Most schools in Canada have been closed over the past couple of months, but there have been some developments in education policy of late that are worthy of attention. In Alberta, the provincial government has introduced Bill 15, the Choice in Education Act, which facilitates the establishment of charter schools. Charter schools are independently-run, non-profit institutions within the public system which typically have a focus on a particular group of students – for example, children with learning disabilities, a particular vocational emphasis or an all-girls school. Previously, anyone seeking to create a new charter school would have to go through the local school board, but can now bypass that step and apply directly to the provincial government. The Bill also reduces the amount of red tape surrounding the process to establish a charter school, and loosened the rules around home-schooling. Alberta has had considerable success with charter schools in the past as they offer students choices not available in the public system, and their academic achievement record has been consistently high.
The British Columbia government just took steps in the opposite direction. In that province, the union-beholden NDP government of Premier John Horgan has restricted school choice by reducing its funding to Independent Distributed Learning (IDL) schools by 20 per cent. Horgan had previously committed to maintaining the existing funding for these independent schools, a promise that was broken by this funding cut, apparently with zero consultation with the IDL schools and minimal notice of this significant change. BC’s NDP government has in its tenure to date made a number of decisions that favoured labour union interests over those of the majority of citizens, this being just the most recent example.
In Ontario, there have not been any such structural changes in the education system of late, but concerns have arisen in recent weeks regarding the inconsistent way in which different schools in various parts of the province have been offering virtual instruction to students during the COVID-19 pandemic. Some teachers have been diligent in working online or by video conference with students on a regular basis, whereas others have been working sporadically if at all. As there has been little monitoring of this type of activity, it is difficult to know what type of support students are receiving from teachers who have been collecting their full salary throughout the crisis.
What has been consistent is the behaviour of teachers’ unions, who have by and large been obstructionist and unhelpful instead of attempting to make a positive contribution in difficult times. Under the current exceptional circumstances, promoting online learning should be a no-brainer, but unions continue to oppose any use of online courses on the pretexts that anything online could be hacked, all students might not have access to technology and there could be privacy issues. Anything online would be subject to these considerations and if they were ever considered to be dealbreakers then our entire economy and society which is now heavily dependent on being online would quickly grind to a halt. Many find the notion that online learning should not be considered for these reasons to be ridiculous. The Ontario government has undertaken actions to help mitigate concerns, such as providing over 20,000 iPads with free internet access for students in need. What the unions are really worried about is now that some online learning has been tried in Ontario public schools, it will be proven to be such a success, as it has elsewhere, become widely used and replace some of the teachers in the system, cutting into union revenues.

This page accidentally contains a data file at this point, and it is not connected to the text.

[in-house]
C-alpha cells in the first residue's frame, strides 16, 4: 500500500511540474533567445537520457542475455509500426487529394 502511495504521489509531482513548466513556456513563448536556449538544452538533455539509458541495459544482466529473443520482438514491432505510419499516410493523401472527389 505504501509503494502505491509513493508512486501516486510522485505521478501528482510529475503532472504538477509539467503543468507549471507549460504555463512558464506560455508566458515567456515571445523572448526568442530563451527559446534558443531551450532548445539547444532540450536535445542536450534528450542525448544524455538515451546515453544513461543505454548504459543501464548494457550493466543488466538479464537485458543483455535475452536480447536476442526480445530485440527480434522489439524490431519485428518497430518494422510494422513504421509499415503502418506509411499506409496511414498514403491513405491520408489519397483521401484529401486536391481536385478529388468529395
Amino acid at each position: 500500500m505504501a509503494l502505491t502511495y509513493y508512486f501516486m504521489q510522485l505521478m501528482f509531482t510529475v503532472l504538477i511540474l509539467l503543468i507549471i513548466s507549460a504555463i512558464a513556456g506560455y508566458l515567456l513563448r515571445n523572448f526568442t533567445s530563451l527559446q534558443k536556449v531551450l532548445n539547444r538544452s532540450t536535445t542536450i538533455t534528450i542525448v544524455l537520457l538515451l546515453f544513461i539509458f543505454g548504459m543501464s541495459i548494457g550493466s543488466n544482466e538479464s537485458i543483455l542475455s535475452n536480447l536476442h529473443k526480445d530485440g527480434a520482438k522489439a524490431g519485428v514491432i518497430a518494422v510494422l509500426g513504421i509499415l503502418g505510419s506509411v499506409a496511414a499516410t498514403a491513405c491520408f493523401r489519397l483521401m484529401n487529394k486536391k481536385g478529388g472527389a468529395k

One of the few upsides of the pandemic has been to encourage the use of different options and creativity in a number of areas, including education. More freedom of choice for parents and students, and greater use of a variety of ways of learning including online options, can only be seen as positive for those whose goal is to enhance educational outcomes for all students. Once things begin to return to normal and students go back to physical classrooms, the views of teachers’ unions who favour a return to the old ways should be dismissed as the unhelpful, self-serving perspectives that they obviously are.
Catherine Swift is currently President and CEO of Working Canadians (www.workingcanadians.ca. Prior to that, Catherine Swift had been with the Canadian Federation of Independent Business since September 1987, initially as Chief Economist. She became Chair in June 1999 after being named Chief Executive Officer in July 1997 and President in May of 1995. Her various responsibilities included coordinating policy issues at federal, provincial and municipal levels of government, representing CFIB with politicians, government, business, media and other groups.
Ms. Swift has worked with the federal government in Ottawa holding several positions with the Departments of Consumer and Corporate Affairs, Industry and Communications. Her areas of specialization included corporate and industrial analysis and international trade. Catherine Swift has a MA in Economics.
She has published numerous articles in journals, magazines and other media on such small business issues as free trade, finance, entrepreneurship and women small business owners. Ms. Swift is a Past President of the Empire Club of Canada, a former Director of the C.D. Howe Institute and past President of the International Small Business Congress. She was cited in 2003 and again in 2012 as one of the top 100 most powerful women in Canada by the Women’s Executive Network.